CIES 2018 Presentation, given by Jessica Mejia. The gradual release of responsibility model has been a primary instructional approach in many early grade literacy programs, including the Tusome Early Grade Reading Activity in Kenya. The use of this model dominates literacy instruction for English and Kiswahili in grades one and two. It has been proven successful teaching the very basic skills of literacy at a national scale, rapidly improving learning outcomes in Kenya. The expansion of Tusome to grade 3 by the Kenyan Ministry of Education 2017 required a careful examination of whether and how a precise adherence to the gradual release model is appropriate for higher order skills such as vocabulary, comprehension strategies and writing in Grade 3. Instead, these skills and this grade level lend themselves to a less rigid hold on the gradual release model. When designing Tusome’s Grade 3 instructional materials, a combination of gradual release for the word study and grammar activities and direct instruction for the vocabulary, comprehension and writing activities was used. The leadership of Tusome worked closely with the Kenya Institute for Curriculum Development to develop this new set of teaching and learning materials for Grade 3 which will be implemented in the 2018 academic year. This presentation discusses the rationale for a reduction in the adherence to the gradual release model in the design of the Grade 3 materials.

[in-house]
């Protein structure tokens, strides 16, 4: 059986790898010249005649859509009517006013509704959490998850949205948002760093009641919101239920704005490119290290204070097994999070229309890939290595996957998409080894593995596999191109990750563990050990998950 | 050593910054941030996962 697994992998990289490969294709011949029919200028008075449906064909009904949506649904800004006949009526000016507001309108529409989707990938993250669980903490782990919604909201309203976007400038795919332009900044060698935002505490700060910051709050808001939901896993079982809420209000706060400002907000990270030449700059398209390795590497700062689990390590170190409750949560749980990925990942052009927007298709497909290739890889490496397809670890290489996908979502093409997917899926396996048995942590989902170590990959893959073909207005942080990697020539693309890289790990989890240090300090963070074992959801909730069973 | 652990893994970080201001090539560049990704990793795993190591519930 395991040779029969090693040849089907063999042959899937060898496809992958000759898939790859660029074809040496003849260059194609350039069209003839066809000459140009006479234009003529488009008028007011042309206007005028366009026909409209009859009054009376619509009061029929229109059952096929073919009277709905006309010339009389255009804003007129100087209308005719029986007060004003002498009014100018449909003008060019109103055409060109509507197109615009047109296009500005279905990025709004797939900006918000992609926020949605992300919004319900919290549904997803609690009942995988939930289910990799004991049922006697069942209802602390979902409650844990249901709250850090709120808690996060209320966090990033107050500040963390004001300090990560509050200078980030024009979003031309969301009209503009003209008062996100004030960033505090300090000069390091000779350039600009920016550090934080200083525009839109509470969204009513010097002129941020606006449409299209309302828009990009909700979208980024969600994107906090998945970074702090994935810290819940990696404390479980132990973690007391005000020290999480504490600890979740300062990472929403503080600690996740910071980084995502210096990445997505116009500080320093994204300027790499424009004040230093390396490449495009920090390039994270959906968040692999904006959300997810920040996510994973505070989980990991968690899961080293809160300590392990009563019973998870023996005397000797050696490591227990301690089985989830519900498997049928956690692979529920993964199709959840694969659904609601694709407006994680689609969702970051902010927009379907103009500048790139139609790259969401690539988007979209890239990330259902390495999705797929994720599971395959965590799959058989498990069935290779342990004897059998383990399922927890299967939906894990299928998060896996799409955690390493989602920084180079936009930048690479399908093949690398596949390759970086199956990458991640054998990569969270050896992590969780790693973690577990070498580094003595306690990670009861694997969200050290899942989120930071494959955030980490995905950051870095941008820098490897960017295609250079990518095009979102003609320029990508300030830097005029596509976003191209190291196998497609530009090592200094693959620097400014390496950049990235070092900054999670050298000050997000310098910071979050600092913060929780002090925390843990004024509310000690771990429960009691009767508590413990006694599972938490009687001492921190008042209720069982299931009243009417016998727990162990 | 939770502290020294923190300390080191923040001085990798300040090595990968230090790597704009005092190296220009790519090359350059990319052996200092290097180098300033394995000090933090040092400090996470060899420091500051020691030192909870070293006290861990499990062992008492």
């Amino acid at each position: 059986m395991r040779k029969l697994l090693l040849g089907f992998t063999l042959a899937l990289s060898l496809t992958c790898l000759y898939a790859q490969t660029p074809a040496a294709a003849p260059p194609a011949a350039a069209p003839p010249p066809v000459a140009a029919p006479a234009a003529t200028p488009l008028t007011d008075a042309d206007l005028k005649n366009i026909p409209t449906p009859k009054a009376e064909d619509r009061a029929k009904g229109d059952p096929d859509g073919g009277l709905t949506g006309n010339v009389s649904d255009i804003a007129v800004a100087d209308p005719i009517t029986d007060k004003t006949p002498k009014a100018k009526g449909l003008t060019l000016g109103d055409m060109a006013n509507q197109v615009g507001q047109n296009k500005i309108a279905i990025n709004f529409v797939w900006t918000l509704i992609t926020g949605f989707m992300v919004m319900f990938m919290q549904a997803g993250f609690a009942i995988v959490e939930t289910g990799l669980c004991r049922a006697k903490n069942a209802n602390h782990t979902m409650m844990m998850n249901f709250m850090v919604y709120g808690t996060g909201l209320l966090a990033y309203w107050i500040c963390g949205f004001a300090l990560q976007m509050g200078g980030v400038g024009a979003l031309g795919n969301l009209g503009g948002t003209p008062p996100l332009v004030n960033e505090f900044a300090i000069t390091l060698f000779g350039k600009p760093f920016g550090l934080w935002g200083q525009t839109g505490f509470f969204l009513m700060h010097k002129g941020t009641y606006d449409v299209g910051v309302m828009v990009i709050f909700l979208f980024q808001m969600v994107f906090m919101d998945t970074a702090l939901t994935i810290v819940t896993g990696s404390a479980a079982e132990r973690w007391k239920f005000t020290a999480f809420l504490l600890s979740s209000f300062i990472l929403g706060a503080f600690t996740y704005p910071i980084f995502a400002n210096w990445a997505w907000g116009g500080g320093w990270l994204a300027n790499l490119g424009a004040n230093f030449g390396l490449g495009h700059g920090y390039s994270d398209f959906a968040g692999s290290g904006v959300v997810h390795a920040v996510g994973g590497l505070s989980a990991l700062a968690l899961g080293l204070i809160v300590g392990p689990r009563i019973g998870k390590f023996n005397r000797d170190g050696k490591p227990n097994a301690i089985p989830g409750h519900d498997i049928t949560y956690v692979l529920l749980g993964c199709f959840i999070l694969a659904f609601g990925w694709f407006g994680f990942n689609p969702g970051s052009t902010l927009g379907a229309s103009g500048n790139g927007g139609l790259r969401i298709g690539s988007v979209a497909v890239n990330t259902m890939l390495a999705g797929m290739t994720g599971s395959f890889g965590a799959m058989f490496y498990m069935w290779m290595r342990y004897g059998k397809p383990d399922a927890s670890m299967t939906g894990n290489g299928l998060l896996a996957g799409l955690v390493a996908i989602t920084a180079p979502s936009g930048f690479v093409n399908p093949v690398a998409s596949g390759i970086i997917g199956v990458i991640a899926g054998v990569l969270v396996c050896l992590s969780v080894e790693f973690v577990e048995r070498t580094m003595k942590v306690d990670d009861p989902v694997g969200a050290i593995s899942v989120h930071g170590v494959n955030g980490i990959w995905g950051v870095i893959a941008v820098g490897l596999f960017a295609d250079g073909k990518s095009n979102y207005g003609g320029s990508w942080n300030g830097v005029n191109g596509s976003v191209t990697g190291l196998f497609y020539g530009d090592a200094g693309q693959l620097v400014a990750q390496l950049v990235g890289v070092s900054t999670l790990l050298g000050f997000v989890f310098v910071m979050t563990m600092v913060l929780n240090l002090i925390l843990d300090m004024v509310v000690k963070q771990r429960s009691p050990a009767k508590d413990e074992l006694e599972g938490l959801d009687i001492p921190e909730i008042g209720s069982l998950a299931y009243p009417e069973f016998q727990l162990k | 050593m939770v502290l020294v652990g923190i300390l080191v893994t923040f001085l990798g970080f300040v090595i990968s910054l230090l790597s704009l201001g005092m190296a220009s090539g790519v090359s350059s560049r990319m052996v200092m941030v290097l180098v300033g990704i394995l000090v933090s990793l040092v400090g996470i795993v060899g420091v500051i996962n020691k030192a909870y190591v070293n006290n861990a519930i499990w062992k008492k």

Implementing large-scale instructional technology in Kenya: Changing instructional practice and developing accountability in a National Education System

Article published in the IJEDICT, Vol. 13, No. 3 (2017). Published Abstract: "Previous large-scale education technology interventions have shown only modest impacts on student achievement. Building on results from an earlier randomized controlled trial of three different applications of information and communication technologies (ICTs) on primary education in Kenya, the Tusome Early Grade Reading Activity developed the National Tablets Program. The National Tablets Program is integrated into the Tusome activity by providing tablets to each of more than 1,200 instructional coaches in the country to use when they visit teachers. This enables a national database of classroom instructional quality, which is used by the education system to monitor overall education quality. The tools provided on the tablets are designed to help coaches increase the quality of their instructional support to teachers, and deepen the shallow accountability structures in Kenya’s education system. Using results of a national survey, we investigated the ability of the National Tablets Program to increase the number of classroom observations done by coaches and to improve student learning outcomes. Survey results showed high levels of tablet program utilization, increased accountability, and improvements in learning outcomes. We share recommendations regarding large-scale ICT interventions and literacy programs.

Assessment of Early Grade Reading in the Education Sector in Cambodia [Khmer]

The objective of this sector assessment activity is to identify strengths, weaknesses, and key leverage points to improve children’s reading outcomes within the institutional context of Cambodia’s education system.

Assessment of Early Grade Reading in the Education Sector in Cambodia [English]

The objective of this sector assessment activity is to identify strengths, weaknesses, and key leverage points to improve children’s reading outcomes within the institutional context of Cambodia’s education system.